I did not complete the 30-day challenge in full. However, I am pleased to report that I have become more conscientious about improving in the self-care department. As a result, I am happier than I have been in a very long time. My anxiety is down. I’m less angry and resentful. I don’t want to run away and change my identity —well, most days I don’t. It’s work-in-progress. 

Of course, when I started pushing back saying no and making plans for myself, this limited my availability to do for others. My bosses don't like it so much. They have come to believe that they are the priority in my life. This includes my two young-adult sons (who do not drive) and my 78-year-old-mother, who lives with me. She thinks since the boys are grown now, it’s HER turn. Nope! Sorry, Mom. It’s MY turn. 

I’ve been working hard to keep boundaries for my time. I leave the house to write more regularly so that my thoughts are not interrupted. During those times I don’t answer my phone. I also don’t answer my phone if I’m out at a social event. If I’m having dinner with friends, I put my phone away, out of sight so that I am engaged and present with my friends whom I see so seldom. This doesn't mean I don't have dozens of missed calls when I finally do check.  Last week I came out of a spa treatment and had 13 missed calls from the 22-year-old. Talk about a way to kill a buzz.   

I have become like the panic-button or the easy-button for my kids. I am not amused. I want them to get to the point, where they stop, think and try to solve their own problems before they resort to calling me. Sometimes, they just want someone to scream at because they’re frustrated. All of that is putting me on anxiety overload. I cringe when I see their names on my caller ID. It's not the school calling anymore. It's them. Did I mention, I keep my phone on silent most of the time?  The ring makes my heart-rate go up. 

Now, I tell them ahead of time, I will not be available between this time and that time. DO NOT CALL ME! My phone will not be accessible. Because -boundaries. Hello. If they call anyway, I don’t answer. I give it time so that hopefully they can figure things out on their own. 

I started painting again. Sundays have become my painting day. I told my mom, “The only thing cooking in my kitchen on Sundays is acrylic paint!”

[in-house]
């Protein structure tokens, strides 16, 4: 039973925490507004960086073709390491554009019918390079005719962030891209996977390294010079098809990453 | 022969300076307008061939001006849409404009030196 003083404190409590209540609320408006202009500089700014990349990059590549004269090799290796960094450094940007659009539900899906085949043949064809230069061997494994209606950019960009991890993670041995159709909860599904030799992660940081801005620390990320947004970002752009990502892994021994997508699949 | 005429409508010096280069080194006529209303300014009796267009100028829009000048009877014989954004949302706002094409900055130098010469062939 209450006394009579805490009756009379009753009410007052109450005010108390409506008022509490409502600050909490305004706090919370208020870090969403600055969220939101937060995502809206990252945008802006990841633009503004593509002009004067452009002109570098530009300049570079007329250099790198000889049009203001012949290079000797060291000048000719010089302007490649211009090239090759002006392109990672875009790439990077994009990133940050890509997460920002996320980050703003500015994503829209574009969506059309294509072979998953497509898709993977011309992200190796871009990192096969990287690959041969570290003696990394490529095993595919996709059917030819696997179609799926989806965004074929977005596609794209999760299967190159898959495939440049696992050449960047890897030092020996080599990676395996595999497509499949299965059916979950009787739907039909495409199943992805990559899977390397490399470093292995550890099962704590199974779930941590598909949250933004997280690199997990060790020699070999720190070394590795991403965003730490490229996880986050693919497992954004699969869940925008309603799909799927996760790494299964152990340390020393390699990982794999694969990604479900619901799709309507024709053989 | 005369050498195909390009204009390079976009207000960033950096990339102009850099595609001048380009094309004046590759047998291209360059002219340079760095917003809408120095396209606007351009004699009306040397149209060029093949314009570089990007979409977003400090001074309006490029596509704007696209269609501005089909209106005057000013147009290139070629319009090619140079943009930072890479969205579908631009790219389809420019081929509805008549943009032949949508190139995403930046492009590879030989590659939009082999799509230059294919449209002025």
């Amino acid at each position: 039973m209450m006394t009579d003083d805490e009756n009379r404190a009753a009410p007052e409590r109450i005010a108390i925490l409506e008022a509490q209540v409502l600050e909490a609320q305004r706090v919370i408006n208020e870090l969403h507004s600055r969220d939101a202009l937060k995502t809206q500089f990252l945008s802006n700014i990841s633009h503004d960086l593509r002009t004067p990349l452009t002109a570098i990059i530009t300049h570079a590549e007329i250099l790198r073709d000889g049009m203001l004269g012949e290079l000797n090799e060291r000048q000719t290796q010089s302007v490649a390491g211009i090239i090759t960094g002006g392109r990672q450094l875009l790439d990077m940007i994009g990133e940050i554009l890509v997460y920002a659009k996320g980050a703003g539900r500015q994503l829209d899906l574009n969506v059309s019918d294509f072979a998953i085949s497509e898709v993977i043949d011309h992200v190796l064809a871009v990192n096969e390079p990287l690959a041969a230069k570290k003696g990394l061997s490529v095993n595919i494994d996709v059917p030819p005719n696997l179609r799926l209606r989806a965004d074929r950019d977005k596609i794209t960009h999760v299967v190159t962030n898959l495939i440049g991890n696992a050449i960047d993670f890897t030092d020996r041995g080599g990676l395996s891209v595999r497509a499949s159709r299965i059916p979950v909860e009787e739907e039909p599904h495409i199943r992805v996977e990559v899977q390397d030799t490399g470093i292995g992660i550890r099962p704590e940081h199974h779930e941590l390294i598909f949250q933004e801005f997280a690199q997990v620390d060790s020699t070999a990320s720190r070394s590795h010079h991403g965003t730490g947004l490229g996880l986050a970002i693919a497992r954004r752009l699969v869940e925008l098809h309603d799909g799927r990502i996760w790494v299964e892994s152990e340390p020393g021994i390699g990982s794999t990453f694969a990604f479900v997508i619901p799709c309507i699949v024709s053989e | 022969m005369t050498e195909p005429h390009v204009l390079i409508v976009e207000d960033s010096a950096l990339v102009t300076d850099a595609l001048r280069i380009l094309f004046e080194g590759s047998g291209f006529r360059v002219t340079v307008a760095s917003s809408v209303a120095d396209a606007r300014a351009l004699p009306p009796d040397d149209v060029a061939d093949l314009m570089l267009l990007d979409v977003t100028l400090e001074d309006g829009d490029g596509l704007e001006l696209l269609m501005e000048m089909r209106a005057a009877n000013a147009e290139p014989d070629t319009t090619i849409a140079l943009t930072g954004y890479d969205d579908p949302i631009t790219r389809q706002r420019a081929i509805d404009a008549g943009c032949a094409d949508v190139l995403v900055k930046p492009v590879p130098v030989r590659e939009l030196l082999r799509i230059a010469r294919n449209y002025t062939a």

A friend of mine turned me on to this website www.acrylicpouring.com. I downloaded their “Getting Started” manual and have been watching “how to” videos on You-Tube. So far, I’m not that great at it, but I’m having fun playing with color on canvas. I plan to keep at it until I get better.

One of my First Pours 
I haven’t reached all of my self-care goals, but I’m definitely headed in a better direction. I just hit my 53rd birthday. And the day before I was feeling so tired, I felt like I knew what it's like to be dead.

As my youngest child crosses over into adulthood, he seems to want to walk backward trying to escape it.  Meanwhile, I am running in the opposite direction towards reclaiming myself and my time. The two scenarios make life complicated.

The 22-year-old son is working on relocating to another city not too far away, but just far enough that it may help him grow to the next level. Meanwhile, the transition process is extra work and extra stress for both of us, which makes my need for self-care and proper rest even more important.  

I'm not saying any of this is easy or that it changes your life overnight. My life is always a work-in-progress.

I did finally make it to my new doctor. She didn't seem to be nearly as concerned about my imminent death as I am. But she did do some bloodwork. So we will see. These traditional medical doctors never seem to believe it's an issue when I ask them about a hormonal imbalance,  which means my next step is to find a naturopathic doctor.